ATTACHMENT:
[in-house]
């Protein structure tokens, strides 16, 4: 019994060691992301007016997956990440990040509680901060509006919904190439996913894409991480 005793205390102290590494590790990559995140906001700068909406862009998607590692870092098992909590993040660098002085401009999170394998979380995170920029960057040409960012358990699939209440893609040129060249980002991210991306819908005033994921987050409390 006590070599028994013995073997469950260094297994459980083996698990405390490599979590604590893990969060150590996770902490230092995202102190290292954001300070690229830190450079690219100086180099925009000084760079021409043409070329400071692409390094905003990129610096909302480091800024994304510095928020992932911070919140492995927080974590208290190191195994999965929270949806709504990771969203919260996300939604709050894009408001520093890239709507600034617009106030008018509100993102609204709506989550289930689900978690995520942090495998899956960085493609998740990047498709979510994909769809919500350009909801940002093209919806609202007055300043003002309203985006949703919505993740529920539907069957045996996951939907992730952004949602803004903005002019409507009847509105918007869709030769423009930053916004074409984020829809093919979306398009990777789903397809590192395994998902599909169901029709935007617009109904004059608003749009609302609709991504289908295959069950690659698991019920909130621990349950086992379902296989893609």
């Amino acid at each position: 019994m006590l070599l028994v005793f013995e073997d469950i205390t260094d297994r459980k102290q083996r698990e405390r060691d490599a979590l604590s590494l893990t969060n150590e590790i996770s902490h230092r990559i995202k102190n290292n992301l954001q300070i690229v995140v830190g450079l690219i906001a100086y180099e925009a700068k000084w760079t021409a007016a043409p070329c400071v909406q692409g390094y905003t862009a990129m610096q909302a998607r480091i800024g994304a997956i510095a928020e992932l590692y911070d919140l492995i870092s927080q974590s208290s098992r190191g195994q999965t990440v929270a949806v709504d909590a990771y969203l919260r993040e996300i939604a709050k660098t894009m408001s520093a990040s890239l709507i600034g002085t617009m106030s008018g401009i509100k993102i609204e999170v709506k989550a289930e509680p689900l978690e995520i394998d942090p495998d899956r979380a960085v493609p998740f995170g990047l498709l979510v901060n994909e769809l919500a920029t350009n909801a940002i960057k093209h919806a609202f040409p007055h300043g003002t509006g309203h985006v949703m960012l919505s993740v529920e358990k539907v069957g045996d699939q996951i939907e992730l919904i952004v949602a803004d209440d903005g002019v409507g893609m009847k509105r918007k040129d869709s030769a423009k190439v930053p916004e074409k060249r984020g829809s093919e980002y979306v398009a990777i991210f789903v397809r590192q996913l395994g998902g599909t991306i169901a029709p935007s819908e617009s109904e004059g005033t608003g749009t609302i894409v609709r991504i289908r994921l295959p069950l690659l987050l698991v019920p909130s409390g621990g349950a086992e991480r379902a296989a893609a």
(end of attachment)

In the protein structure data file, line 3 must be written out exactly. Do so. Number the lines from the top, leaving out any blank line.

């Amino acid at each position: 019994m006590l070599l028994v005793f013995e073997d469950i205390t260094d297994r459980k102290q083996r698990e405390r060691d490599a979590l604590s590494l893990t969060n150590e590790i996770s902490h230092r990559i995202k102190n290292n992301l954001q300070i690229v995140v830190g450079l690219i906001a100086y180099e925009a700068k000084w760079t021409a007016a043409p070329c400071v909406q692409g390094y905003t862009a990129m610096q909302a998607r480091i800024g994304a997956i510095a928020e992932l590692y911070d919140l492995i870092s927080q974590s208290s098992r190191g195994q999965t990440v929270a949806v709504d909590a990771y969203l919260r993040e996300i939604a709050k660098t894009m408001s520093a990040s890239l709507i600034g002085t617009m106030s008018g401009i509100k993102i609204e999170v709506k989550a289930e509680p689900l978690e995520i394998d942090p495998d899956r979380a960085v493609p998740f995170g990047l498709l979510v901060n994909e769809l919500a920029t350009n909801a940002i960057k093209h919806a609202f040409p007055h300043g003002t509006g309203h985006v949703m960012l919505s993740v529920e358990k539907v069957g045996d699939q996951i939907e992730l919904i952004v949602a803004d209440d903005g002019v409507g893609m009847k509105r918007k040129d869709s030769a423009k190439v930053p916004e074409k060249r984020g829809s093919e980002y979306v398009a990777i991210f789903v397809r590192q996913l395994g998902g599909t991306i169901a029709p935007s819908e617009s109904e004059g005033t608003g749009t609302i894409v609709r991504i289908r994921l295959p069950l690659l987050l698991v019920p909130s409390g621990g349950a086992e991480r379902a296989a893609a």